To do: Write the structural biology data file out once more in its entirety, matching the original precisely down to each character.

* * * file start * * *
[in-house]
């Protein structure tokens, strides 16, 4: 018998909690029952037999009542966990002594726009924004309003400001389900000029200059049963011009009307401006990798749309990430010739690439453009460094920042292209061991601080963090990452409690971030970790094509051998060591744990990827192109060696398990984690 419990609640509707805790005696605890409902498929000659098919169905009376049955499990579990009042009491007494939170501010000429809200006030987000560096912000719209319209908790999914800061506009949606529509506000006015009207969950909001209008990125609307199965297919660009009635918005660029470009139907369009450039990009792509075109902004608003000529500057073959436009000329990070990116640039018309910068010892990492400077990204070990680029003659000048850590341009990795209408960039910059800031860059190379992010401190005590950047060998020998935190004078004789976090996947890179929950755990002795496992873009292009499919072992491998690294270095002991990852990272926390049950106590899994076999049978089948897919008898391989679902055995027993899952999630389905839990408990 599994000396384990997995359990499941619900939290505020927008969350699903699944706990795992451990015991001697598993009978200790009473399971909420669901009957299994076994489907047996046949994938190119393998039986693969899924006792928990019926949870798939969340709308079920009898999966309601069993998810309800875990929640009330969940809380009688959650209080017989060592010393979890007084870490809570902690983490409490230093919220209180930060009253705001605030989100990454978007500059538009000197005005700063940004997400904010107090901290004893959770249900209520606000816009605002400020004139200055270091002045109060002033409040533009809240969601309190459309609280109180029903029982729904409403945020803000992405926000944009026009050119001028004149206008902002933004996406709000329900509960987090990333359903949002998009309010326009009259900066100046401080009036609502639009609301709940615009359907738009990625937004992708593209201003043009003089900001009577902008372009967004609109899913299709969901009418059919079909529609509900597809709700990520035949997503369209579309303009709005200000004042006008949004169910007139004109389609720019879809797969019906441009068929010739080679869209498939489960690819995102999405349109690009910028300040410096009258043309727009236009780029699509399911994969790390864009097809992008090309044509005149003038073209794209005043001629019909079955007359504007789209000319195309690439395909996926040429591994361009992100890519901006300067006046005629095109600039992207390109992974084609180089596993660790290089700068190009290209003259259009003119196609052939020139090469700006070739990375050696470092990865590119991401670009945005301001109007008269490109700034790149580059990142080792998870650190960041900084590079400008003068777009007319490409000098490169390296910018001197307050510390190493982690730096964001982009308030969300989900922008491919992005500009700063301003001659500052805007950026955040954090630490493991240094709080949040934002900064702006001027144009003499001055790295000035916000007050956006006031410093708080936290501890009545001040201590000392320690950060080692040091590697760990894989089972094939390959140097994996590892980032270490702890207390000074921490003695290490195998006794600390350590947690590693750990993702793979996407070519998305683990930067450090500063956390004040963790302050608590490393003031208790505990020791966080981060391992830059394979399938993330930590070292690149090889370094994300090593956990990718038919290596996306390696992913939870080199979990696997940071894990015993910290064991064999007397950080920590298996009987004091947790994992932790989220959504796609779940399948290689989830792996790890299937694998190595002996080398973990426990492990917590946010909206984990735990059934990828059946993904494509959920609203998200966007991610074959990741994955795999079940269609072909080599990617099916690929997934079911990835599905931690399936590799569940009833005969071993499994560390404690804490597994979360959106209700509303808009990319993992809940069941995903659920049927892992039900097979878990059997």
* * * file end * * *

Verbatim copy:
[in-house]
């Protein structure tokens, strides 16, 4: 018998909690029952037999009542966990002594726009924004309003400001389900000029200059049963011009009307401006990798749309990430010739690439453009460094920042292209061991601080963090990452409690971030970790094509051998060591744990990827192109060696398990984690 419990609640509707805790005696605890409902498929000659098919169905009376049955499990579990009042009491007494939170501010000429809200006030987000560096912000719209319209908790999914800061506009949606529509506000006015009207969950909001209008990125609307199965297919660009009635918005660029470009139907369009450039990009792509075109902004608003000529500057073959436009000329990070990116640039018309910068010892990492400077990204070990680029003659000048850590341009990795209408960039910059800031860059190379992010401190005590950047060998020998935190004078004789976090996947890179929950755990002795496992873009292009499919072992491998690294270095002991990852990272926390049950106590899994076999049978089948897919008898391989679902055995027993899952999630389905839990408990 599994000396384990997995359990499941619900939290505020927008969350699903699944706990795992451990015991001697598993009978200790009473399971909420669901009957299994076994489907047996046949994938190119393998039986693969899924006792928990019926949870798939969340709308079920009898999966309601069993998810309800875990929640009330969940809380009688959650209080017989060592010393979890007084870490809570902690983490409490230093919220209180930060009253705001605030989100990454978007500059538009000197005005700063940004997400904010107090901290004893959770249900209520606000816009605002400020004139200055270091002045109060002033409040533009809240969601309190459309609280109180029903029982729904409403945020803000992405926000944009026009050119001028004149206008902002933004996406709000329900509960987090990333359903949002998009309010326009009259900066100046401080009036609502639009609301709940615009359907738009990625937004992708593209201003043009003089900001009577902008372009967004609109899913299709969901009418059919079909529609509900597809709700990520035949997503369209579309303009709005200000004042006008949004169910007139004109389609720019879809797969019906441009068929010739080679869209498939489960690819995102999405349109690009910028300040410096009258043309727009236009780029699509399911994969790390864009097809992008090309044509005149003038073209794209005043001629019909079955007359504007789209000319195309690439395909996926040429591994361009992100890519901006300067006046005629095109600039992207390109992974084609180089596993660790290089700068190009290209003259259009003119196609052939020139090469700006070739990375050696470092990865590119991401670009945005301001109007008269490109700034790149580059990142080792998870650190960041900084590079400008003068777009007319490409000098490169390296910018001197307050510390190493982690730096964001982009308030969300989900922008491919992005500009700063301003001659500052805007950026955040954090630490493991240094709080949040934002900064702006001027144009003499001055790295000035916000007050956006006031410093708080936290501890009545001040201590000392320690950060080692040091590697760990894989089972094939390959140097994996590892980032270490702890207390000074921490003695290490195998006794600390350590947690590693750990993702793979996407070519998305683990930067450090500063956390004040963790302050608590490393003031208790505990020791966080981060391992830059394979399938993330930590070292690149090889370094994300090593956990990718038919290596996306390696992913939870080199979990696997940071894990015993910290064991064999007397950080920590298996009987004091947790994992932790989220959504796609779940399948290689989830792996790890299937694998190595002996080398973990426990492990917590946010909206984990735990059934990828059946993904494509959920609203998200966007991610074959990741994955795999079940269609072909080599990617099916690929997934079911990835599905931690399936590799569940009833005969071993499994560390404690804490597994979360959106209700509303808009990319993992809940069941995903659920049927892992039900097979878990059997």